As a matter of interest I also experienced a similar problem with records
over 100 years old except that the rule only applied to the person acting on
my behalf in Lodz (third party affidavit required) and not to me applying as
a distant relative outside of Poland.

Martin Davis
London - UK


JewishGen Discussion Group #JewishGen Brick wall with Lodz records office -- help needed #general

Martin Davis <dawidowicz@...>
 

Miriam BULWAR DAVID-HAY wrote: I have written to the civil records office
(Urzad Stanu Cywilnego) in Lodz, Poland, several times, in both English and
Polish, in an attempt to get the marriage certificate of my grandfather's
sister and the birth certificates of her children. These events would have
taken place in the 1920s-30s..."

The problem facing the Civil Records Office in Lodz is one of legal
correctness. As I understand it, they are legally bound only to produce for
direct descendants records which are less than 100 years old and will not
produce these records for unattested third parties. There are exceptions to
this and I would guess that the acceptable solution would be a legally
notarised document (an affidavit) which states that you are the
representative of the surviving family. However, you will first need to ask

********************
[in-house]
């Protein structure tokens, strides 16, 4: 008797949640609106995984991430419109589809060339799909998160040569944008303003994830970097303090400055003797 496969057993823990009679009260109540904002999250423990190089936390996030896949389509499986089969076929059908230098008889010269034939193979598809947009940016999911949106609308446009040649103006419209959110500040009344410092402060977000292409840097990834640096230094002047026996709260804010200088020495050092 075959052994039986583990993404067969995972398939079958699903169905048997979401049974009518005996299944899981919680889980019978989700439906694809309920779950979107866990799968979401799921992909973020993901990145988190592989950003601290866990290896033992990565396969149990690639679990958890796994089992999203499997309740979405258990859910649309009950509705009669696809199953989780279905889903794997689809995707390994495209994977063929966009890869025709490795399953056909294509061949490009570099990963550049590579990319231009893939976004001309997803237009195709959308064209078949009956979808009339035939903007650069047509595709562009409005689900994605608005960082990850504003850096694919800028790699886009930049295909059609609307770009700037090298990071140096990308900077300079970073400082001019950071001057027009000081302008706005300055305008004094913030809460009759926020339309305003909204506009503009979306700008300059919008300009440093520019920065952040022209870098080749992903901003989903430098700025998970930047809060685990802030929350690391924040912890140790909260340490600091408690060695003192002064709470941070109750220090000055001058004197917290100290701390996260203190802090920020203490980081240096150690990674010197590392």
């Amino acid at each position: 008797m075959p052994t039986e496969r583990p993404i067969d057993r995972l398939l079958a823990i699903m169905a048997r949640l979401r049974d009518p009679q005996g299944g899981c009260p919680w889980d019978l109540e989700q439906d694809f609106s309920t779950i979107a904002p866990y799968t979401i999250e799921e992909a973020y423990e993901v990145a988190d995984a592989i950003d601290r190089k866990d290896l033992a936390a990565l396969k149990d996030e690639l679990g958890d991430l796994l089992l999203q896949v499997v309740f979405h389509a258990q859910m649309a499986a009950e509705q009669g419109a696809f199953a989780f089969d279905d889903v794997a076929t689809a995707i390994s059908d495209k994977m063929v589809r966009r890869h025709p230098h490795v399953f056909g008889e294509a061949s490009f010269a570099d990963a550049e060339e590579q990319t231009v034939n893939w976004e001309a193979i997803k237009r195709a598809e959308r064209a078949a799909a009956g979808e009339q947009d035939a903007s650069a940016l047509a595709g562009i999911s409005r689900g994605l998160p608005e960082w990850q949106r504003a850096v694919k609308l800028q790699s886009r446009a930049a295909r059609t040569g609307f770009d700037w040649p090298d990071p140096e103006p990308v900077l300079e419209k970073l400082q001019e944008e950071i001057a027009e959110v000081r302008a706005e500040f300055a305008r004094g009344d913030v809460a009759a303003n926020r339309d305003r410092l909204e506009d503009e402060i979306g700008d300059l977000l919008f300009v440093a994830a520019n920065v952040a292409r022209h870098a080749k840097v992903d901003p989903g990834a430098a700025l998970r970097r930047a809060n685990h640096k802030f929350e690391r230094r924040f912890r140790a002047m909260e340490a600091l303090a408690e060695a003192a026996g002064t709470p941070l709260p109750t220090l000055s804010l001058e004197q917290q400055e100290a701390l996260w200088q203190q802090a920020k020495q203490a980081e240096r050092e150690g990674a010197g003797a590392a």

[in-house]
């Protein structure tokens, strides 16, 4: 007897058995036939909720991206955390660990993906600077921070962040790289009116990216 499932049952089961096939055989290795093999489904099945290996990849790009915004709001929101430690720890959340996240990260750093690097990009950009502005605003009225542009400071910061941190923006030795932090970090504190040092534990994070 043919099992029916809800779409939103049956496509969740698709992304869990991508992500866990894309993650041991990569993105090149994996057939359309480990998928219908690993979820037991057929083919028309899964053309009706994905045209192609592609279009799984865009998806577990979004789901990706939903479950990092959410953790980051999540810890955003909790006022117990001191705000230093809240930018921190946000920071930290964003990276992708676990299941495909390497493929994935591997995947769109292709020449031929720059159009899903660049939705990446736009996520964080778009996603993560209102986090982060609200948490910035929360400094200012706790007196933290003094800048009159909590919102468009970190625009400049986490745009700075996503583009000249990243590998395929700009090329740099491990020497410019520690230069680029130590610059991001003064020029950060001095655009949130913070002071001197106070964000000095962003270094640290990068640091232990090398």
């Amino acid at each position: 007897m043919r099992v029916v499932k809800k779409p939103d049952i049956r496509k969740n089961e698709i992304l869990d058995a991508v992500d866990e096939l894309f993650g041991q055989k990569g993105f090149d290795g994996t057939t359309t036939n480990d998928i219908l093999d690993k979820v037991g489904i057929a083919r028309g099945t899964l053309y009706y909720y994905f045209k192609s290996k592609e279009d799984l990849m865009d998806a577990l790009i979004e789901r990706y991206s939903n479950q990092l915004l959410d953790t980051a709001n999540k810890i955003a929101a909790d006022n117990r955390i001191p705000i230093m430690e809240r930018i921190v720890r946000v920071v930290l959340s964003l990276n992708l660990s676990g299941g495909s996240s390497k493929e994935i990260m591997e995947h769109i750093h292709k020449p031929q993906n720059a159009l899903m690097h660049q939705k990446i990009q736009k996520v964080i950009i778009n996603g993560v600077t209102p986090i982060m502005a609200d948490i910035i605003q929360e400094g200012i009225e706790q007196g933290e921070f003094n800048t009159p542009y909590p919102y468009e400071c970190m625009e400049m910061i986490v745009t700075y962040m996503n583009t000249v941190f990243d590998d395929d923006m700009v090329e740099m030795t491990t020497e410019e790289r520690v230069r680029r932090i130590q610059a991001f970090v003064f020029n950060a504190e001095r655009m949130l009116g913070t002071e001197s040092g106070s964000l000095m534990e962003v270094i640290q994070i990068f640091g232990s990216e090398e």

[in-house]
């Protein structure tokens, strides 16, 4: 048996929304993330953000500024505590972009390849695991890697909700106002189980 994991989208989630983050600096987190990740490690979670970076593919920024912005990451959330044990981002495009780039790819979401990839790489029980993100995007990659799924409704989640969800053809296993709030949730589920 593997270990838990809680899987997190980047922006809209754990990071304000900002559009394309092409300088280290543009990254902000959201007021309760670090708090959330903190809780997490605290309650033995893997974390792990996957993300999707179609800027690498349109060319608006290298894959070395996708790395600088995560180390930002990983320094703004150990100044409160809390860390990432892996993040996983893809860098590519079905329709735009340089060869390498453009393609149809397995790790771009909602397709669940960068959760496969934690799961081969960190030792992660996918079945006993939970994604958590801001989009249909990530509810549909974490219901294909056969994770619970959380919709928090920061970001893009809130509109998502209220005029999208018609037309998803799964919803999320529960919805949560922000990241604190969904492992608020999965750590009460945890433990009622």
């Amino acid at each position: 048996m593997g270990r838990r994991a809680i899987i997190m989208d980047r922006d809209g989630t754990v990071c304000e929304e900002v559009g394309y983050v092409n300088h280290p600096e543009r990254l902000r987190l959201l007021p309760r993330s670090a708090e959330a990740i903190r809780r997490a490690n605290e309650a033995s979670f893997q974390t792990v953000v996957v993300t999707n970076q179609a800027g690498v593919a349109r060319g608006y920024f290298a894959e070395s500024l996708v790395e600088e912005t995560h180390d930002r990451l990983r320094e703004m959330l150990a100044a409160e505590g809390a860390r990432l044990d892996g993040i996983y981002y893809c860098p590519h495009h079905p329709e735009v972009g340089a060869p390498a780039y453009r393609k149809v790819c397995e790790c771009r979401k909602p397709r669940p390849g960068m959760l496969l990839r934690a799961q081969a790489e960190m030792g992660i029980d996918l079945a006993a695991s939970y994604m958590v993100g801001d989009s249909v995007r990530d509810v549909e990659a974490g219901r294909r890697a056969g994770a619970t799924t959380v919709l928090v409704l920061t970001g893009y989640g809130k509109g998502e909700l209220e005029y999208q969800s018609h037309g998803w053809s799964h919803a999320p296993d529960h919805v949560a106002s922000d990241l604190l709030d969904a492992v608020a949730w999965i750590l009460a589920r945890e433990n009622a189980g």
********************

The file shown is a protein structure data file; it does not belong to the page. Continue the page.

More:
them if that is what they require (otherwise it can be a cost for nothing).

As a matter of interest I also experienced a similar problem with records
over 100 years old except that the rule only applied to the person acting on
my behalf in Lodz (third party affidavit required) and not to me applying as
a distant relative outside of Poland.

Martin Davis
London - UK


Mt. Zion Cemetery Maspeth, NY #general

Puffins@...
 

Looking for close up as well as area photograph of ggrandfather and
ggrandmother buried in Mt. Zion Cemetery, Maspeth, NY. If someone lives
nearby or is able to take a few photographs, I would be glad to work
something out with them.

Elias Dubin 43R Location Society Kolbuszower2
date of burial 5/19/1929 date of death 5/18/1929

Edith Dubin 43R Location Society Kolbuszower2
date of burial 9/1/1935

Thank you so much!
Donna Eschen
California

MODERATOR NOTE: Please contact Donna privately to avoid
any duplication of effort


JewishGen Discussion Group #JewishGen Mt. Zion Cemetery Maspeth, NY #general

Puffins@...
 

Looking for close up as well as area photograph of ggrandfather and